Four years later Jefferson found himself in a similar position: presiding over a vote count in which his own election to the U.S. presidency was at stake. By 1800 the electors had stopped using their second ballots to reward favorite sons; partisanship demanded that they vote a party-line ticket, with two members of the same party on each ballot. For the Republicans that ticket was Jefferson and Aaron Burr, a leading politician from New York; for the Federalists it was Adams and Charles Cotesworth Pinckney (not to be confused with Thomas Pinckney, the Federalists' vice-presidential candidate in 1796). The Constitution did not, however, specify that electors should cast one vote for President and one for Vice President—only that the top vote-getter would become President and the second-place vote-getter would become Vice President. To assure that Adams would be President if the Federalists won the election, one of the Federalist electors cast his second vote for John Jay, a contributor to The Federalist Papers, rather than for Pinckney. The Republicans were not so astute: all their electors voted a straight Jefferson-Burr ticket, giving both men the same number of votes.
When the votes were tallied, Jefferson and Burr each had 73; Adams had 65, Pinckney 64, and Jay one. According to the Constitution, a tie vote is thrown to the House of Representatives. Much has been written about the series of thirty-five deadlocked ballots (orchestrated by Federalists) in the House, which ended only when Congressman James Bayard, of Delaware, finally defected on the thirty-sixth ballot from the Federalist coalition that supported Burr, giving Jefferson the presidency.
This was exquisite melodrama. But we have discovered that a quieter though no less real constitutional drama occurred earlier. Under the rules of the Constitution an election would not move to the House until after a formal count of the electoral ballots from each state. Jefferson, as president of the Senate, presided over the count scheduled for February 11, 1801.
During the nineteenth century mysterious lore enshrouded this vote count: something (or so rumor and recollection had it) had been amiss with the Georgia ballot that year, which was cast for Jefferson and Burr; and something in Jefferson's behavior during the formal count had been strange. The first report of a hitch appeared in a Philadelphia newspaper, the Aurora, the day of the count. At "half past 3 o'clock, P.M.," the Aurora reported, the tellers (who were appointed by Congress to help Jefferson with the vote count) "declared there was some informality in the votes of Georgia, but believing them to be the true votes, reported them as such." The leading Republican paper of its era, the Aurora would be unlikely to invent a story that cast doubt on the legitimacy of Jefferson's election. Its report was subsequently copied verbatim by newspapers of many different political leanings in Boston, New York, Philadelphia, and Savannah.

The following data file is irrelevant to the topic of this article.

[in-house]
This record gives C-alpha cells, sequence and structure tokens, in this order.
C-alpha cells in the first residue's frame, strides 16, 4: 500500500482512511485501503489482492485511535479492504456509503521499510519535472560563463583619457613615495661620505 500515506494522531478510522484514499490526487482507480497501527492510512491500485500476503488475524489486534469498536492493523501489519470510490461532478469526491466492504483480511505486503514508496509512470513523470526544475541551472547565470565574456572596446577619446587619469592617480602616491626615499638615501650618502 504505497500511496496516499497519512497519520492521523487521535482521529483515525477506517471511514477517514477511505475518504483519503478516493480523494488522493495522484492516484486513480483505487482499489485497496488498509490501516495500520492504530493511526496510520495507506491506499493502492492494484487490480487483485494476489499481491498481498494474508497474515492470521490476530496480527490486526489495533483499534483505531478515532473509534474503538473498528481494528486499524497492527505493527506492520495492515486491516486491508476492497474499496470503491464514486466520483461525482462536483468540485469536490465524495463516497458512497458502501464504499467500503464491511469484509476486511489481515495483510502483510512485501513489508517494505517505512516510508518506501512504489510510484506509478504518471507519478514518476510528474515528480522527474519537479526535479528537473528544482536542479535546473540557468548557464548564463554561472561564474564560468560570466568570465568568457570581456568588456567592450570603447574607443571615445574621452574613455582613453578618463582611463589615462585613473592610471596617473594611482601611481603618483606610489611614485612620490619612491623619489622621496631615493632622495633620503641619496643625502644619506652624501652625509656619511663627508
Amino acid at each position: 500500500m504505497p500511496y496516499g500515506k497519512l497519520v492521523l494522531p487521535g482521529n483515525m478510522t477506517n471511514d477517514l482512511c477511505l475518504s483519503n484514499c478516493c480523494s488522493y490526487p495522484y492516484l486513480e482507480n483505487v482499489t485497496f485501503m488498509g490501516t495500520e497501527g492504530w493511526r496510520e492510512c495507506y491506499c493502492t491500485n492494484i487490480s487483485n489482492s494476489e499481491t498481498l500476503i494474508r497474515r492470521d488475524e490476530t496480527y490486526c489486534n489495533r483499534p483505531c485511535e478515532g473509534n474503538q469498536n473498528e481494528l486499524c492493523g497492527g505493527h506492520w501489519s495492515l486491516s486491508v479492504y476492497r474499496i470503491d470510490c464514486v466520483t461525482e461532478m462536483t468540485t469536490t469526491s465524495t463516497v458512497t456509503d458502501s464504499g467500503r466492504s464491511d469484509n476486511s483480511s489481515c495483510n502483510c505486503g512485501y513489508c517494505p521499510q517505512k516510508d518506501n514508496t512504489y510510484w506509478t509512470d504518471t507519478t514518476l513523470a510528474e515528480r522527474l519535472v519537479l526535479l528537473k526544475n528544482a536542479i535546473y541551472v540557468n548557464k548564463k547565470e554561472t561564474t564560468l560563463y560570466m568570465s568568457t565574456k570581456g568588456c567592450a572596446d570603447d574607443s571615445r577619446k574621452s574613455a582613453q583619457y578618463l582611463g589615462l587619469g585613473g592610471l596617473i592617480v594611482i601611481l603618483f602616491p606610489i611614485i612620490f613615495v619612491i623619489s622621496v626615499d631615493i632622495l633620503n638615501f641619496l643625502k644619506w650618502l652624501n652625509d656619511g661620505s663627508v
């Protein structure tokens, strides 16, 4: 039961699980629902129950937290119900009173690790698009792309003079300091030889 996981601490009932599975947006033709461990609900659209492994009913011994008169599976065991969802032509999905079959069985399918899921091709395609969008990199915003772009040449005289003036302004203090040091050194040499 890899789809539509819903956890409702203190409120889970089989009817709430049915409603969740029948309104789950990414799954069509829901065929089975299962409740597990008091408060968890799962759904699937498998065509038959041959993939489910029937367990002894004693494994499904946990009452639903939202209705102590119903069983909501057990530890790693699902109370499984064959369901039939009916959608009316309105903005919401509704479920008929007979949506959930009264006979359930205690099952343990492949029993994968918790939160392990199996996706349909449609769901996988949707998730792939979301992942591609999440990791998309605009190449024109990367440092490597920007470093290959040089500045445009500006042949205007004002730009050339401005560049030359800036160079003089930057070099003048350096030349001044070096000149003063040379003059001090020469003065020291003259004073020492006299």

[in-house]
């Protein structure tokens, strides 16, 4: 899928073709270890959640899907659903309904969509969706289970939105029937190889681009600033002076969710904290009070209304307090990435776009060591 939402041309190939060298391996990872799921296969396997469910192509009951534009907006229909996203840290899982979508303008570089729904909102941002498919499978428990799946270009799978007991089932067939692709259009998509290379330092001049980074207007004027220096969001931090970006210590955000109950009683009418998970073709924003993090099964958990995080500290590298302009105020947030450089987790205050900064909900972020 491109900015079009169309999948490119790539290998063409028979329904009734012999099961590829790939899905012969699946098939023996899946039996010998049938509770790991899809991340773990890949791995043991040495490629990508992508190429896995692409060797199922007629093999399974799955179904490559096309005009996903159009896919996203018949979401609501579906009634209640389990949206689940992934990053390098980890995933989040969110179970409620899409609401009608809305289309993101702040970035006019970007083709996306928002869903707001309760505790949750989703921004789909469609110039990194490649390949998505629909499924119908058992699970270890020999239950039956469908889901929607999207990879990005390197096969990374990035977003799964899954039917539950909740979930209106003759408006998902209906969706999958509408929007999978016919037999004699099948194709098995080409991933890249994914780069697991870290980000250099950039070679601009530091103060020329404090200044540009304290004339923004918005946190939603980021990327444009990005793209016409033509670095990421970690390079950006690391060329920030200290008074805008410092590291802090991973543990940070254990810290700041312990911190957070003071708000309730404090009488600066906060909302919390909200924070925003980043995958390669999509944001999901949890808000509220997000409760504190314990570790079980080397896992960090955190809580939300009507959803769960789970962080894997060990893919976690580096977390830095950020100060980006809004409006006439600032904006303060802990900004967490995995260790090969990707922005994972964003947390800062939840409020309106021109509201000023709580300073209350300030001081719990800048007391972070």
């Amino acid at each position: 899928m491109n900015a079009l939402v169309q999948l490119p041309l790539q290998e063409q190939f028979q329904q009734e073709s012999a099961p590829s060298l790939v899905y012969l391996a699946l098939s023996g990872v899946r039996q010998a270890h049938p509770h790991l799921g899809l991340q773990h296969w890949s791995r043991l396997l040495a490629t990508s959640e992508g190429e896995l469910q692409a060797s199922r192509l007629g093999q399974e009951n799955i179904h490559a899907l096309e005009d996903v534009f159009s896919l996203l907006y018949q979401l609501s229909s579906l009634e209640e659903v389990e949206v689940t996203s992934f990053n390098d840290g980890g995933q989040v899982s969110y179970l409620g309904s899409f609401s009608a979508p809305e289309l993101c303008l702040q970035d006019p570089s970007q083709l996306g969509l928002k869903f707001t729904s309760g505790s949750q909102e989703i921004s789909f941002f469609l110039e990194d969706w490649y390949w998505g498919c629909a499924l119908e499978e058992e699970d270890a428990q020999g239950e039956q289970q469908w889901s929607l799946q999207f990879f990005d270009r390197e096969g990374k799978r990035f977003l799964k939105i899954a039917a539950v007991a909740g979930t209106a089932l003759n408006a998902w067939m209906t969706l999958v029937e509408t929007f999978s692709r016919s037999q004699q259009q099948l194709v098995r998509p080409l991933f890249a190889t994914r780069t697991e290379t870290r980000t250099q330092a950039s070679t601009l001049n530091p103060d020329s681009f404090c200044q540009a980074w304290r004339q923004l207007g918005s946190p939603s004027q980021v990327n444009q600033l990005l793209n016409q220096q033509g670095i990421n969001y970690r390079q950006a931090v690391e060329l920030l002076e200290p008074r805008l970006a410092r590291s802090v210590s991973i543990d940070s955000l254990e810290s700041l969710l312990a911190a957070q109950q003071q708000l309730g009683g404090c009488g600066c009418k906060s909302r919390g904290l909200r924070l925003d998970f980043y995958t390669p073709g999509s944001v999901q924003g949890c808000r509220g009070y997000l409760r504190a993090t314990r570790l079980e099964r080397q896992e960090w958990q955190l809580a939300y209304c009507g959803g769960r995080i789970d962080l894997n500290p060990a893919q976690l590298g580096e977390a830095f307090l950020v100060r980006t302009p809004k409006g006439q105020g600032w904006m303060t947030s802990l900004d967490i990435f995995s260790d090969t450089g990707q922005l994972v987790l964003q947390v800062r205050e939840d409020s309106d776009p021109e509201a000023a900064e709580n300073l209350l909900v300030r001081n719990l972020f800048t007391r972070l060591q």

Was something in fact wrong with the Georgia ballot? Was there a chance that it had been tampered with before reaching Jefferson?
Georgia was notorious for shady dealings. Many of its leading politicians had recently been bribed in a land deal. Jefferson would have known this, and would have had good reason to be suspicious if something about the Georgia ballot appeared amiss. Newspaper accounts from the time focused on the tellers' decision to ignore irregularities in the Georgia ballot. But the Constitution does not even mention the tellers, let alone give them any authority over such matters. It was up to the president of the Senate to determine what would happen next. Did Jefferson, then, ignore serious irregularities in the Georgia ballot when presiding over the vote count?
If he did, the implications for the 1800 election were significant: the loss of Georgia's four votes would have left Jefferson and Burr with only 69 votes each—and this would have made a big difference in the subsequent proceedings. As it then stood, the Constitution laid out two kinds of runoff. The first occurred when two tied first-place candidates each received votes from a majority of the electors; in that situation only the tied candidates would enter the runoff. The second occurred when the tied candidates failed to collect a majority of the votes; in this situation they had to compete in a runoff of the top five finishers from the original vote. In 1800 there were 138 electors voting—meaning that the magic number was 70. If Jefferson and Burr had dropped from 73 to 69 votes, then Jefferson would be competing not just with Burr but also with Adams, Pinckney, and Jay.